Changes to cervical screening testing
Women and people with a cervix will soon be able to perform their own cervical screening test under changes to the National Cervical Screening Program.
The changes, which take effect on 1 July this year, provide any person eligible for cervical screening the choice to self-collect or have their health professional perform the test for them.
Both options require a consultation with a health professional.
Jane Davies from Women’s Health at the Broken Hill Community Health Centre, Far West Local Health District, said the changes afforded people greater choice.
“More than 70 per cent of people diagnosed with invasive cervical cancer are under-screened or have never screened, so it’s really important we provide more options to encourage screening,” she said.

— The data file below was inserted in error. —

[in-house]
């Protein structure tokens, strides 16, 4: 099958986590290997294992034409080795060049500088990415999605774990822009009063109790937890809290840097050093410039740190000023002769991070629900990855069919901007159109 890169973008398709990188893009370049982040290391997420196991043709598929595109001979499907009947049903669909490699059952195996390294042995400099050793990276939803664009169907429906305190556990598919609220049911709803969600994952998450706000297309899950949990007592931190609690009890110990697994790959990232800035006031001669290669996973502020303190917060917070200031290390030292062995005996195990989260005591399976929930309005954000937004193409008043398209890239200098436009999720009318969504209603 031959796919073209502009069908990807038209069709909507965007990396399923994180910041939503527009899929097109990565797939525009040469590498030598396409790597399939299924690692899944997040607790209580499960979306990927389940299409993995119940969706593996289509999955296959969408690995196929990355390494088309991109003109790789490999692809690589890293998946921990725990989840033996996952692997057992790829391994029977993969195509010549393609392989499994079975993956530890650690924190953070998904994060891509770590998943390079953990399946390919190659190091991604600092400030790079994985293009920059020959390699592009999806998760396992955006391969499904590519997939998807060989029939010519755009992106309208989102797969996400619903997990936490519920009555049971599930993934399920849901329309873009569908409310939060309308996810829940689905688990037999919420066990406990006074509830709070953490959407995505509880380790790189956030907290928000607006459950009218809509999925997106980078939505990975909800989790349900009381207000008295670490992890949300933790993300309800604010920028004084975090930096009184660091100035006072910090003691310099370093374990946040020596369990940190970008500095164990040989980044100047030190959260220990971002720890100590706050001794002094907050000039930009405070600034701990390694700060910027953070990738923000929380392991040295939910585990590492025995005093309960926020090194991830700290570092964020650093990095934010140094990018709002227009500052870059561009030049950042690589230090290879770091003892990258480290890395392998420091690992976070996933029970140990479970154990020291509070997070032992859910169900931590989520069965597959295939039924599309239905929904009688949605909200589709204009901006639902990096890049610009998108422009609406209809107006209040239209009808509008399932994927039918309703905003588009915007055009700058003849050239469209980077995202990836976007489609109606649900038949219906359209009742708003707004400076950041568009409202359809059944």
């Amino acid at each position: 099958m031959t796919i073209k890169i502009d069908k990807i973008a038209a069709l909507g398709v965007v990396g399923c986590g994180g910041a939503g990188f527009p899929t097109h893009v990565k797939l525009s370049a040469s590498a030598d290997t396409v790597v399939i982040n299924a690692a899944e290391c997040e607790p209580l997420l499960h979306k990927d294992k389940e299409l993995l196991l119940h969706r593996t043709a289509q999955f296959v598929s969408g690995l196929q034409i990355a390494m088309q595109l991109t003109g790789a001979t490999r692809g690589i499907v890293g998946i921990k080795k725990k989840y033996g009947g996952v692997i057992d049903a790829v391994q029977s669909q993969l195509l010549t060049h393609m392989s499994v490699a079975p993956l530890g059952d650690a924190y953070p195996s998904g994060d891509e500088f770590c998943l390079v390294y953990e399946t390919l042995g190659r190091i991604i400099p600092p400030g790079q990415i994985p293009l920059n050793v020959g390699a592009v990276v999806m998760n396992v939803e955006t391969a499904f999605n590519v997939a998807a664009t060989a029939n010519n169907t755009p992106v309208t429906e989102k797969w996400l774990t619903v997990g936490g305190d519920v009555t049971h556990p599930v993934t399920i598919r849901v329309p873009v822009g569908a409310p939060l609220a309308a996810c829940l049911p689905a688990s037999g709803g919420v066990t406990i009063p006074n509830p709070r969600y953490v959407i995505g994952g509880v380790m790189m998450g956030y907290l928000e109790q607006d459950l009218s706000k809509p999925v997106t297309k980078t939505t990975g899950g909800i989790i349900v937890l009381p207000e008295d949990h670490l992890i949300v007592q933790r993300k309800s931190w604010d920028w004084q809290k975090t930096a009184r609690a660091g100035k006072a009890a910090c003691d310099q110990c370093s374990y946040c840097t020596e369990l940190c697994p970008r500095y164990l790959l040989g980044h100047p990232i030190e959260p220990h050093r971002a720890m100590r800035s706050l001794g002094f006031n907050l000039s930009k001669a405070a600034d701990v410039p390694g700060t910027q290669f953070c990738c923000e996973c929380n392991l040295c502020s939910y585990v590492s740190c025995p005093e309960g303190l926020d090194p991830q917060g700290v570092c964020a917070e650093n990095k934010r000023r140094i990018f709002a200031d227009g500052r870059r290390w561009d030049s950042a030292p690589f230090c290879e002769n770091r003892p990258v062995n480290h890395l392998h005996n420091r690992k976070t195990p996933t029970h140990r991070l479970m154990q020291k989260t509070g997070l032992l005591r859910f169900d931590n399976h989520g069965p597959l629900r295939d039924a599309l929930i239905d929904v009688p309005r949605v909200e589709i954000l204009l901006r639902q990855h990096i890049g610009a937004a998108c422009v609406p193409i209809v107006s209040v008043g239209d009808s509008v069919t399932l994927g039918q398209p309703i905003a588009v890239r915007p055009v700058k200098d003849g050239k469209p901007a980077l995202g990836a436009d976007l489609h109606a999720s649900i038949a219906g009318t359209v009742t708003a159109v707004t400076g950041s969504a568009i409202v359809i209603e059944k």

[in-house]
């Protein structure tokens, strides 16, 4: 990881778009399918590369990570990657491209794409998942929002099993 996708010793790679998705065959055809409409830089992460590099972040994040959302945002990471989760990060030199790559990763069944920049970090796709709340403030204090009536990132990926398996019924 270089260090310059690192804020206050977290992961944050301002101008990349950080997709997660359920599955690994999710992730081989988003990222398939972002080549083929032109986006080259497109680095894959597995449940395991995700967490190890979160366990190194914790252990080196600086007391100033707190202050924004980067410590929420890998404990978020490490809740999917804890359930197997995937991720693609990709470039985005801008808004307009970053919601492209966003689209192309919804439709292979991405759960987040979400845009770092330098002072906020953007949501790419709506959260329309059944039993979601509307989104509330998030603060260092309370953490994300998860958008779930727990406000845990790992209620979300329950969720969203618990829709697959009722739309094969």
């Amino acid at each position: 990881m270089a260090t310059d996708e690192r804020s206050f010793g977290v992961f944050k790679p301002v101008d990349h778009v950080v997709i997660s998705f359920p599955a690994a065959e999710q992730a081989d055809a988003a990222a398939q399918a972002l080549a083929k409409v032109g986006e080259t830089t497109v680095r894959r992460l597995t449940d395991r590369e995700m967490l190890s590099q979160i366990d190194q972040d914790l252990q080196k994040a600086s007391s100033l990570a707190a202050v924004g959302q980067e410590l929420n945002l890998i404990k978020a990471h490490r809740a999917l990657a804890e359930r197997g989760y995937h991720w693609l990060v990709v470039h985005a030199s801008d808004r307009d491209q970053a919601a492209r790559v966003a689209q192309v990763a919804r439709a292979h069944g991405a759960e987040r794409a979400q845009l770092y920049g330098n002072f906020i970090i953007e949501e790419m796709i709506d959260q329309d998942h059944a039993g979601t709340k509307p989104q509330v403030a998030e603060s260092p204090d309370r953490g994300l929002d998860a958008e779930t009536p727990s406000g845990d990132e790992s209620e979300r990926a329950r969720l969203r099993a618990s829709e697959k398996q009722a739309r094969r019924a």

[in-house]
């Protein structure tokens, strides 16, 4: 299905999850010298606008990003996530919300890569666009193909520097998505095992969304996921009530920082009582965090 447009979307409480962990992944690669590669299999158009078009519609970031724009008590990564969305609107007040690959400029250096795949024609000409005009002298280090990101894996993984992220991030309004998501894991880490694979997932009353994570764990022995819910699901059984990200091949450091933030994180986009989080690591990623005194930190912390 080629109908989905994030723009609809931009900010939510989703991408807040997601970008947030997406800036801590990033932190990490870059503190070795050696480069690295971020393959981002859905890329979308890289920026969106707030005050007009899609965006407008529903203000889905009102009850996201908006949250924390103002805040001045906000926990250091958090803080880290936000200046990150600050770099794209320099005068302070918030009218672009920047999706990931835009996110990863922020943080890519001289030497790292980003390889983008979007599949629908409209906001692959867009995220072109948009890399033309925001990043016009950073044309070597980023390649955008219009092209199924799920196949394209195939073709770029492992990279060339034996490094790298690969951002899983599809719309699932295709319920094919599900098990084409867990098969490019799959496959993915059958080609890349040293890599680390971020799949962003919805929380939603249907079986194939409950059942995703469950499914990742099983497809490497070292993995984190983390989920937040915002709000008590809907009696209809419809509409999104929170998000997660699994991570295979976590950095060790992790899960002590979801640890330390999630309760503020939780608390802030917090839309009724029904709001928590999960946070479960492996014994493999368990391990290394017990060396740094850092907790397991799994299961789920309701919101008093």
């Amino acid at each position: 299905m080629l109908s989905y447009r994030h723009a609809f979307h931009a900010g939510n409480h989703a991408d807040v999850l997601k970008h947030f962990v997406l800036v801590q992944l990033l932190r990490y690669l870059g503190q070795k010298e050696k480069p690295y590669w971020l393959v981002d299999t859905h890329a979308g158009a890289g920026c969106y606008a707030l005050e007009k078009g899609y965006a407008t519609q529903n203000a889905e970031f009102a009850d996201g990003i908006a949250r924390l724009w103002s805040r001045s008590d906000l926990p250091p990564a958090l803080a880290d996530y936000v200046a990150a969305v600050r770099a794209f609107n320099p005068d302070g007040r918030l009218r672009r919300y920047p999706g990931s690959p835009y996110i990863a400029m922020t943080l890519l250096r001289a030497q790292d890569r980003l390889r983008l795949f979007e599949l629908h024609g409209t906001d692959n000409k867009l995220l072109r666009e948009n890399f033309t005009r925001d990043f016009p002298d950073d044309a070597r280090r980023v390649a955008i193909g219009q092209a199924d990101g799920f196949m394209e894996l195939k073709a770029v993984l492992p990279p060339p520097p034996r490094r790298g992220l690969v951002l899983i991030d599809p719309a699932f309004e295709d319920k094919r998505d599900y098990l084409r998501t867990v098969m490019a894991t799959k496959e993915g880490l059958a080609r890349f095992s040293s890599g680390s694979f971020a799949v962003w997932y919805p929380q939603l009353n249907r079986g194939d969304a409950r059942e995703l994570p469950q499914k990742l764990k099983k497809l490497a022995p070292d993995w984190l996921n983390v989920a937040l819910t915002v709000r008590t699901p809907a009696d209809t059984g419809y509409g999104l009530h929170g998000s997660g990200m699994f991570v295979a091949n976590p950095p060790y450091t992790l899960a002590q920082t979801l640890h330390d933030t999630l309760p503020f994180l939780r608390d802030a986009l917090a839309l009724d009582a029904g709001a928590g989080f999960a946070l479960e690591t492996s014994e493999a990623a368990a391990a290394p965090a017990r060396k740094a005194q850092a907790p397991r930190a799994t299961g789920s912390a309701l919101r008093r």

The five-yearly Cervical Screening Test detects the human papillomavirus (HPV), which can cause changes in the cells of the cervix.
“New evidence suggests that screening for HPV every five years is more effective and just as safe as the formerly used Pap test, which was done every 2 years,” said Ms Davies.
“We also now know that a self-collected sample is as accurate as a clinician-collected sample which is why that option is now available – we know that it’s safe and effective.”
Women and people with a cervix, aged between 25-74 years and who has ever been sexually active is eligible for free Cervical Screening Tests.
Ms Davies said anyone wanting to find out more about cervical screening self-collection should make an appointment with their health professional.
More information is also available at National Cervical Screening Program | Australian Government Department of Health